Year of publication, type of runners, sample size, definition of running-related musculoskeletal injury, baseline characteristics, reported risk factors and the statistical measurement of risk or protection association were extracted from the articles. A scale adapted by the authors evaluated the risk of bias of the articles.

Results

A total of 11 articles were considered eligible in this systematic review. A total of 4,671 pooled participants were analysed and 60 different predictive factors were investigated. The main risk factor reported was previous injury (last 12 months), reported in 5 of the 8 studies that investigated previous injuries as a risk factor. Only one article met the criteria for random selection of the sample and only six articles included a follow-up of 6 months or more. There was no association between gender and running injuries in most of the studies.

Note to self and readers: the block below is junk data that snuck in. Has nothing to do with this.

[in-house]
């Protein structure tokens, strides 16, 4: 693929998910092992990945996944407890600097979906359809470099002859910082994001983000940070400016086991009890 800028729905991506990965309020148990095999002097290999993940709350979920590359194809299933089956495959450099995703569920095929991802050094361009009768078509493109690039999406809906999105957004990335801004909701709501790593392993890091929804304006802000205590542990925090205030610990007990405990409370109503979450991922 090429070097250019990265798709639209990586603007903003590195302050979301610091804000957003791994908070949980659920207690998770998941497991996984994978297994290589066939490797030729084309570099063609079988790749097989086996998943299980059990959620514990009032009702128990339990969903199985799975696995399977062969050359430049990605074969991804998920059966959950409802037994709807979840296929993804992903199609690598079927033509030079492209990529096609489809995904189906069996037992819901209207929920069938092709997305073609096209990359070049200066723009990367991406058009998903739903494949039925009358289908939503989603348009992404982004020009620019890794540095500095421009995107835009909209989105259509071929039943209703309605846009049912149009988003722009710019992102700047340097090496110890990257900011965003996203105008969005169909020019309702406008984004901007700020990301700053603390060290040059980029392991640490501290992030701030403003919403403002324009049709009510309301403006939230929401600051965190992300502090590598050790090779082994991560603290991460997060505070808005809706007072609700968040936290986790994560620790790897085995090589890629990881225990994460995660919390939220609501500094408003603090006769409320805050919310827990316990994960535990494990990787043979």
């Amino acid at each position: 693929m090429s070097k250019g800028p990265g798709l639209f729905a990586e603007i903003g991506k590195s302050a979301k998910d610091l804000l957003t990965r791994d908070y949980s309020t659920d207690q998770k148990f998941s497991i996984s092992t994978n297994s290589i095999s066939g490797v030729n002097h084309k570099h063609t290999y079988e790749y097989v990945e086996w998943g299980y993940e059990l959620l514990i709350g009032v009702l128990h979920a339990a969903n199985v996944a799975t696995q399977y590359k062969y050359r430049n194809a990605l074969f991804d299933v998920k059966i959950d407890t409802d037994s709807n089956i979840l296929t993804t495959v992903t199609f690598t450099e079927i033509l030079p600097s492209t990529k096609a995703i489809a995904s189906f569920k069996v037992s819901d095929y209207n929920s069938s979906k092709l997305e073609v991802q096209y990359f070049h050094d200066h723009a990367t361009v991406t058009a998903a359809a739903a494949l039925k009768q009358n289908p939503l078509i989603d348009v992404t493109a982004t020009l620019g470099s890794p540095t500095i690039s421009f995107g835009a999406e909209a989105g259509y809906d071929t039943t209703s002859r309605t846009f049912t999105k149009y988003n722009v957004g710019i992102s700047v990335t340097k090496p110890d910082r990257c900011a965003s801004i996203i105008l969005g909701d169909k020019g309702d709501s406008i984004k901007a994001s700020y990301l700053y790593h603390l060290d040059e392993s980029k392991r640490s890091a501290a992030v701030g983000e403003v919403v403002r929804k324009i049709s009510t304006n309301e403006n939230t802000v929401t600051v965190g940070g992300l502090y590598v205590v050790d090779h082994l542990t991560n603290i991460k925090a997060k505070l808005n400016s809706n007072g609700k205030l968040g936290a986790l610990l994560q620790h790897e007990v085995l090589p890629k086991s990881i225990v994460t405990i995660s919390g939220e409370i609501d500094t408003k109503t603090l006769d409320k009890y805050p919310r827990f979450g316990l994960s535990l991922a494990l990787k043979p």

Limitations

It is possible that eligible articles for this review were published in journals that were not indexed in any of the searched databases. We found a great heterogeneity of statistical methods between studies, which prevented us from performing a meta-analysis.

Conclusions

The main risk factor identified in this review was previous injury in the last 12 months, although many risk factors had been investigated in the literature. Relatively few prospective studies were identified in this review, reducing the overall ability to detect risk factors. This highlights the need for more, well designed prospective studies in order to fully appreciate the risk factors associated with running.